two headed shark
Julie Hambleton
Julie Hambleton
October 20, 2020 ·  2 min read

Two-headed mutant shark is discovered by fishermen

Thought two-headed sharks are made-up creatures from sci-fi films? Think again. A fisherman pulled a baby mutant shark out of the water off the coast of Western India, and it’s not the first of its kind.

Mutant Shark Found in India

Nitin Patel, a fisherman in Maharashtra, India, had a shock when he hauled in a two-headed baby shark along with his daily catch. He snapped a photo of the mutant shark before tossing it back into the ocean. (1)

“We do not eat such small fish, especially sharks, so I thought it was strange but decided to throw it anyway,” he explained. (1)

At the time, he didn’t realize how rare and special his find was. These two-headed sharks, however, are becoming increasingly common. (1)

Other Mutant Shark Sightings

In India, two other two-headed sharks have been reported in the past (1):

  • In Gujarat, 1964
  • Karnataka,1991

According to Dr. KV Akhilesh of the Indian Council for Agricultural Research – Central Marine Fisheries Research Institute, other sitings have occurred but were not photographed or recorded. (1)

Mutant sharks have been seen in other areas, as well, including (2):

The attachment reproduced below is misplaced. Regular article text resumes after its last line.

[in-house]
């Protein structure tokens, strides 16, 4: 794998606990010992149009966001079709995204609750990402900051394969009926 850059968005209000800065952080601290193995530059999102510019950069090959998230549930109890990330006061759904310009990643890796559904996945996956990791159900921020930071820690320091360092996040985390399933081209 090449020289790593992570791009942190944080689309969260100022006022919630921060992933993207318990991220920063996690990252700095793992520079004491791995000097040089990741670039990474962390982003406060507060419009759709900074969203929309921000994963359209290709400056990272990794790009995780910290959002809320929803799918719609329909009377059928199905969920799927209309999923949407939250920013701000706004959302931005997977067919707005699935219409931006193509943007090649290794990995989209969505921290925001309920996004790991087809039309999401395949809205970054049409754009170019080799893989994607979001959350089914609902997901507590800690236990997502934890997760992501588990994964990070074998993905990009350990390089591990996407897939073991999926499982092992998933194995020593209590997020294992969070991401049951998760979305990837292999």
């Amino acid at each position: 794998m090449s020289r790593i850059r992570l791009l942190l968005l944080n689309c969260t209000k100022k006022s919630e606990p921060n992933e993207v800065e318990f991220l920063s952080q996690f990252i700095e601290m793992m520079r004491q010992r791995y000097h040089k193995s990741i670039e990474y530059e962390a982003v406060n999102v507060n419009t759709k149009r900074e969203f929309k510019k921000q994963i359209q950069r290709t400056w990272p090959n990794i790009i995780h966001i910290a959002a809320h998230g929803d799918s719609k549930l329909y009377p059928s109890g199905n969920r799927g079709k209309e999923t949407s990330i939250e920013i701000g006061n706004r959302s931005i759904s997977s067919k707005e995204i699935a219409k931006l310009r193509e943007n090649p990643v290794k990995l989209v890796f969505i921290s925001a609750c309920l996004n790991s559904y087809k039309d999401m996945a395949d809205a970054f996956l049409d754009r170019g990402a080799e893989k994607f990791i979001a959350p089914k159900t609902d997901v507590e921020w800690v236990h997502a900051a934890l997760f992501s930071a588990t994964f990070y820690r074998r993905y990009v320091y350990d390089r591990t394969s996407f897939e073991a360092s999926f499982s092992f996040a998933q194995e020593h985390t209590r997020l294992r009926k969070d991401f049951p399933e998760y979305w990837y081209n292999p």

• A bull shark in Florida who’s uterus held a two-headed fetus
  • A two-headed blue shark embryo in the Indian Ocean in 2008
  • Conjoined blue shark twins in the Gulf of California and Northwestern Mexico in 2011
  • A two-headed embryo in the eggs of an Atlantic saw tail catshark in a laboratory setting, the first shark to lay eggs
  • A small eye smooth-hound shark and a blue shark found off the coast of Margarita Island in Venezuela

As these mutant sharks becoming increasingly more common, scientists are scrambling to figure out why. (2)

Read: Walking Sharks That Can Leave The Water Discovered In Indo-Australian Archipelago

Why do Mutant Sharks Exist?

It is difficult for scientists to determine what would exactly cause this kind of mutation in sharks because they have so few specimens to study. (2)

According to Valentín Sans-Coma, lead researcher for a mutant shark study in The Journal of Fish Biology, genetic disorder is likely the most plausible cause in their study. This is primarily because their embryo was grown in a lab along with 800 other specimens. (2)

The mutations in wild sharks, however, have a much broader potential for possible causes. These include (2):

  • Viral infections
  • Metabolic disorders
  • Pollution
  • Shrinking gene pool due to overfishing leading to inbreeding and genetic abnormalities

These sharks typically don’t survive, either, because of deformities that make it difficult to survive in the wild. (2) For example, the mutant shark found in Maharashtra had deformed eyes on one of its heads and two first dorsal fins. (1)

As more of these are recorded in journals rather than just tossed away, perhaps the mystery of how and why they are formed will be revealed.